29.95

GWP (kg CO2 eq)

35 30

800

4

21.23

25 600

18.15

17.03

179

2.46

1.47

15 160

2.72

3

20

400

Fresh Water Aquatic Ecotoxicity (kg 1,4-DB eq) 3.45

5

2

152 10

1

200 5 0

0

0

Without MEA PZ KS_1 capture capture capture capture

Without MEA PZ KS_1 capture capture capture capture

Photo-oxidant formation (kg ethylene eq) 0.02 1.39E-02

1.52E-02

0.47 0.50

1.34E-02 1.29E-02

Acidification (kg SO2 eq)

MEA capture

PZ capture

KS_1 capture

Eutrophication (kg PO4 eq) 0.06

0.07

0.05

0.39

0.45

0.31

0.36

0.40

0.06 0.05

0.35

0.01

Without capture

0.30

0.04

0.25

0.03

0.04 0.04

0.20 0.15

0.02

0.10

0.01

0.05 0.00

Without capture

10 9

MEA capture

PZ capture

KS_1 capture

Without capture

MEA capture

PZ capture

KS_1 capture

Without capture

MEA capture

PZ capture

KS_1 capture

Depletion of Abiotic Resources (kg Sb eq)

8

6.06 5.40

7 6

0.00

0.00

5.15

3.96

5 4 3 2 1 0

Without MEA PZ KS_1 capture capture capture capture

Figure 6. LCIA results for alternative power generation systems with/without CO2 capture (per 1 MW electricity generated).

3778

A. Korre et al. / Energy Procedia 1 (2009) 3771–3778

Anna Korre. Zhenggang Nie, Sevket Durucan / Energy Procedia 00 (2008) 000–000

these plants require more coal and limestone for the same amount of energy produced and generate more bottom ash, fly ash and solid wastes. The disposal of ash and solid wastes cause Ecotoxicity impacts. With respect to Human toxicity, power generation with CO2 capture systems have lower values, because CO2 capture process can further reduce fly ash in the flue gas after the Flue Gas Desulphurisation (FGD) process and this reduce the emissions of trace metals in the fly ash. However, captured fly ash will be discharged in water or soil, and this shifts Human toxicity impacts to Ecotoxicity impacts. CO2 capture process can also further reduce the acid gases such as SOx, NOx, HCL and HF in flue gases after the FDG process, and hence power generation with CO2 capture systems do not increase the impacts of Acidification, Eutrophication, and Photooxidant formation considerably throughout the life cycle. MEA capture system has the highest values in these three impact categories since the MEA capture processes consume more coal and the upstream processes of coal mining contribute to these three impacts. KS-1 capture has more benefits in most impact categories than MEA and K+/PZ, but KS-1 has a slightly higher value for Acidification and Eutrophication than K+/PZ, as KS-1 capture process generates more NH3. 4. Conclusions This paper described the methodological framework developed for life-cycle modelling of CO2 capture in power generation using the post-combustion capture example. The LCIA results obtained for this power generation system have demonstrated that emissions from power generation plants have a significant variability due to geographical and technical differences. The models developed can identify these geographical and technical differences at unit process level and generate reliable emission data and potential environmental impact results. References 1. K. Brady, LCA and Global Climate Change - Solving the Measurement Puzzle, 2000, Available at: www.fivewinds.com/uploadedfiles_shared/LCA_N _Climate_Change .pdf. 2. M. Akai, N. Nomura, H. Waku and M. Inoue, Life-cycle Analysis of a Fossil-fuel Power Plant with CO2 recovery and a Sequestering System, Energy, 22(1997), pp. 249-255. 3. D. Fiaschi, L. Lombardi, and G. Manfrida, Life Cycle Assessment (LCA) and Exergetic Life Cycle Assessment (ELCA) of an Innovative Energy Cycle with Zero CO2 Emissions, Proc. 5th Int. Conf. Greenhouse Gas Control Technologies, Cairns, 2000. 4. R.D. Doctor, J. C. Molburg, N. F.Brockmeier, M. Lynn, G. Victor, R. Massood and J.S. Gary, Life-Cycle Analysis of a Shell Gasification-Based MultiProduct System with CO2 Recovery, Proc. 1st Nat. Conf. Carbon Sequestration, Washington D.C., USA, May 15-17, 2001. 5. Coal in Sustainable Society (CISS), Case study B17: Electricity from CO 2 Recovery Type IGCC, Available at: www.ciss.com.au., 2003. 6. L. Lombardi, Life Cycle Assessment Comparison of Technical Solutions for CO2 Emission Reduction in Power Generation, Energy Conversion and Management, 44 (2003), pp. 93-108. 7. A. Cortiand and L. Lombardi, Biomass Integrated Gasification Combines Cycle with Reduced CO2 Emissions: Performance Analysis and Life Cycle Assessment (LCA), Energy, 29 (2004), pp. 2109-2124. 8. M. Pehnt and J. Henkel, Life cycle assessment of carbon dioxide capture and storage from lignite power plants, International Journal of Greenhouse Gas Control, (2008), In Press, Corrected Proof. 9. J. Koornneef, T. van Keulen, A. Faaij, and W.Turkenburg, Life cycle assessment of a pulverized coal power plant with post-combustion capture, transport and storage of CO2, International Journal of Greenhouse Gas Control, (2008), In Press, Corrected Proof 10. ISO 14040:2006(E) Environmental Management – Life Cycle Assessment –Principles and Framework, International Organization for Standardization, Geneva, 2006. 11. S. Durucan, A. Korre and G. Munoz-Melendez, Mining Life Cycle Modelling: A Cradle-to-Gate Approach to Environmental Management in the Minerals Industry, J Cleaner Production, 14 (2006), pp. 1057-1070. 12. J.B. Guinée, M. Gorrée, R. Heijungs, G. Huppes, R. Kleijn and A. Koning, Life Cycle Assessment: An Operational Guide to the ISO Standards, Final Report, Centre of Environmental Science – Leiden University (CML), May 2001. 13. US EPA, AP 42 Compilation of Air Pollutant Emission Factors, Volume 1: Stationary Point and Area Sources, 1995, last updated Sept. 2008, Available at: www.epa.gov/ttn/chief/ap42) 14. International Energy Agency (IEA), Prospects for CO2 capture and storage, 2004. Available at: www.iea.org/textbase/nppdf/free/2004/prospects.pdf. 15. International Energy Agency (IEA), Control and Minimisation of Coal-fired Power Plant Emissions, 2003, Available at: www.iea.org/dbtwwpd/textbase/papers/ 2003/Coal FiredFossilFuels. pdf. 16. United States Environmental Protection Agency (US EPA), AP 42, volume I, 5th Edition, 1998. Available at: http://www.epa.gov. 17. G. Göttlicher, The Energetics of Carbon Dioxide Capture in Power Plants, Report, USDOE National Energy Technology Laboratory (NETL), 2004, Available at: www.netl.doe.gov/publications/carbonseq/ refshelf.html. 18. K.L. Westra, L.F. Drbal, P.G. Boston, Black & Veatch, Power plant engineering, Chapman & Hall, New York, 1996.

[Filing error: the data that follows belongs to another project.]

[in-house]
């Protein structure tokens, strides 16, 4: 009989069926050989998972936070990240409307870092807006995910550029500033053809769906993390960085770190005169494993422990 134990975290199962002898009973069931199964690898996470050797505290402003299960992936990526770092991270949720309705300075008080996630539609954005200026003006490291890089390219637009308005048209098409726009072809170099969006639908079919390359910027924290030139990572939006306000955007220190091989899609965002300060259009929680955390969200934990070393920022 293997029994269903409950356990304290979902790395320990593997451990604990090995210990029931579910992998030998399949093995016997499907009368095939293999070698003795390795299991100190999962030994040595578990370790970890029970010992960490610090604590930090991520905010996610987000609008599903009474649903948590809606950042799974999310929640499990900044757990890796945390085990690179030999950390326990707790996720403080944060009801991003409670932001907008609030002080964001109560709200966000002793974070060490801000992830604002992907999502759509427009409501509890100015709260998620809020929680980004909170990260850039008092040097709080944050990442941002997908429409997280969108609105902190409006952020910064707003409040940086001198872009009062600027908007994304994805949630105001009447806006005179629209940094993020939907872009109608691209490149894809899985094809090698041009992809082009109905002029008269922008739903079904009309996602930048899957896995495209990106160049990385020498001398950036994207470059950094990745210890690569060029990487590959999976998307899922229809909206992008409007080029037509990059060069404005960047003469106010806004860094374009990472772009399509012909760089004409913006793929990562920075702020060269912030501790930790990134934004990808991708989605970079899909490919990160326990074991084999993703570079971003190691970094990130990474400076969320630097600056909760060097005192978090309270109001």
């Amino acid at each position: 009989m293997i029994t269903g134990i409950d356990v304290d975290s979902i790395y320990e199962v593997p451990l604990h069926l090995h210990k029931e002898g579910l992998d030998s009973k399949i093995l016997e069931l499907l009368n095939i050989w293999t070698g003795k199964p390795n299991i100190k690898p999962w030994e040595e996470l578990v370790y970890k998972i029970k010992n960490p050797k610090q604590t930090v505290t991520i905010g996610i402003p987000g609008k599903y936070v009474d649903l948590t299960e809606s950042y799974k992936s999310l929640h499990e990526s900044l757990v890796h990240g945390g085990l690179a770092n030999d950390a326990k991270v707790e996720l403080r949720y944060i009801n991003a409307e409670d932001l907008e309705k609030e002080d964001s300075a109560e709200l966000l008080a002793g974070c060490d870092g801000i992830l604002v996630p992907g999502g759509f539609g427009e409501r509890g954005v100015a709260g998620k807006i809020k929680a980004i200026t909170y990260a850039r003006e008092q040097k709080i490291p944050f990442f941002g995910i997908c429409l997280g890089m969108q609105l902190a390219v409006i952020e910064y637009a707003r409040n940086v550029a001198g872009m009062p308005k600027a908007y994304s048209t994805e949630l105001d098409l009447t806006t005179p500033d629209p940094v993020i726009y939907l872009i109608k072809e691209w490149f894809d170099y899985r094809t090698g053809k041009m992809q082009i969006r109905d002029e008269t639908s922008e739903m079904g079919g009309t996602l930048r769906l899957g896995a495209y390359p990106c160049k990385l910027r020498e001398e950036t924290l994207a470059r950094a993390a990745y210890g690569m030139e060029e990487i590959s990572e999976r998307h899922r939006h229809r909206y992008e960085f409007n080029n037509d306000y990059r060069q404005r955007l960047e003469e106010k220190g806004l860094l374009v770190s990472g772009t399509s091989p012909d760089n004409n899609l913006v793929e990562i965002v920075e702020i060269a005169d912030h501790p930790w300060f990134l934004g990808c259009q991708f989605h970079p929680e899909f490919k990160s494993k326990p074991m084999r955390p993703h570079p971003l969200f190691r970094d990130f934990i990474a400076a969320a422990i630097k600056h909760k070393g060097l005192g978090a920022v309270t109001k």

Suggest Documents